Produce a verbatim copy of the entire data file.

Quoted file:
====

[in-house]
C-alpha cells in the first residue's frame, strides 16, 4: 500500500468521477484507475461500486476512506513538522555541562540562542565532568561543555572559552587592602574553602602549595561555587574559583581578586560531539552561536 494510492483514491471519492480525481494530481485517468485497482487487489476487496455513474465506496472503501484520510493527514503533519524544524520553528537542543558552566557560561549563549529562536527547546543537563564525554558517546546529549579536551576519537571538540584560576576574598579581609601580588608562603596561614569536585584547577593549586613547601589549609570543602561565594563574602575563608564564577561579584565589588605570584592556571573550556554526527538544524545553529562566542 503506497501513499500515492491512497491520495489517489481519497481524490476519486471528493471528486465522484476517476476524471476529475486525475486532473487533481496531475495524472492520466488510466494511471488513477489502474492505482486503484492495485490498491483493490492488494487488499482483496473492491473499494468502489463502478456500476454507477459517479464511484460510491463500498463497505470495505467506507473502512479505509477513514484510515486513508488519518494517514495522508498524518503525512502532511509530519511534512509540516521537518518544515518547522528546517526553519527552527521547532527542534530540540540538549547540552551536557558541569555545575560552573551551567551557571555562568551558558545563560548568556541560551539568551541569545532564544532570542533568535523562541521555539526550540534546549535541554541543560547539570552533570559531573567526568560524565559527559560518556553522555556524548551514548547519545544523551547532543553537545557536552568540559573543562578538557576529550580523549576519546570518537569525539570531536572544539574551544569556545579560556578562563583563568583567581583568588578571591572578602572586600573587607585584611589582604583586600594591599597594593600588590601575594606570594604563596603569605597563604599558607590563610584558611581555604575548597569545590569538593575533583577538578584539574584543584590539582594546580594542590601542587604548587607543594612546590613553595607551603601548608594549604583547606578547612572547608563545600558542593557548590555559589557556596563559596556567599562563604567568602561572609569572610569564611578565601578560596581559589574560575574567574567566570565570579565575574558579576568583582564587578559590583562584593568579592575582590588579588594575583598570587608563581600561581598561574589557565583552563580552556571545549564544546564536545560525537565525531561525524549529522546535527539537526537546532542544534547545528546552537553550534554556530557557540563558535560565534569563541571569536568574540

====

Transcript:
[in-house]
C-alpha cells in the first residue's frame, strides 16, 4: 500500500468521477484507475461500486476512506513538522555541562540562542565532568561543555572559552587592602574553602602549595561555587574559583581578586560531539552561536 494510492483514491471519492480525481494530481485517468485497482487487489476487496455513474465506496472503501484520510493527514503533519524544524520553528537542543558552566557560561549563549529562536527547546543537563564525554558517546546529549579536551576519537571538540584560576576574598579581609601580588608562603596561614569536585584547577593549586613547601589549609570543602561565594563574602575563608564564577561579584565589588605570584592556571573550556554526527538544524545553529562566542 503506497501513499500515492491512497491520495489517489481519497481524490476519486471528493471528486465522484476517476476524471476529475486525475486532473487533481496531475495524472492520466488510466494511471488513477489502474492505482486503484492495485490498491483493490492488494487488499482483496473492491473499494468502489463502478456500476454507477459517479464511484460510491463500498463497505470495505467506507473502512479505509477513514484510515486513508488519518494517514495522508498524518503525512502532511509530519511534512509540516521537518518544515518547522528546517526553519527552527521547532527542534530540540540538549547540552551536557558541569555545575560552573551551567551557571555562568551558558545563560548568556541560551539568551541569545532564544532570542533568535523562541521555539526550540534546549535541554541543560547539570552533570559531573567526568560524565559527559560518556553522555556524548551514548547519545544523551547532543553537545557536552568540559573543562578538557576529550580523549576519546570518537569525539570531536572544539574551544569556545579560556578562563583563568583567581583568588578571591572578602572586600573587607585584611589582604583586600594591599597594593600588590601575594606570594604563596603569605597563604599558607590563610584558611581555604575548597569545590569538593575533583577538578584539574584543584590539582594546580594542590601542587604548587607543594612546590613553595607551603601548608594549604583547606578547612572547608563545600558542593557548590555559589557556596563559596556567599562563604567568602561572609569572610569564611578565601578560596581559589574560575574567574567566570565570579565575574558579576568583582564587578559590583562584593568579592575582590588579588594575583598570587608563581600561581598561574589557565583552563580552556571545549564544546564536545560525537565525531561525524549529522546535527539537526537546532542544534547545528546552537553550534554556530557557540563558535560565534569563541571569536568574540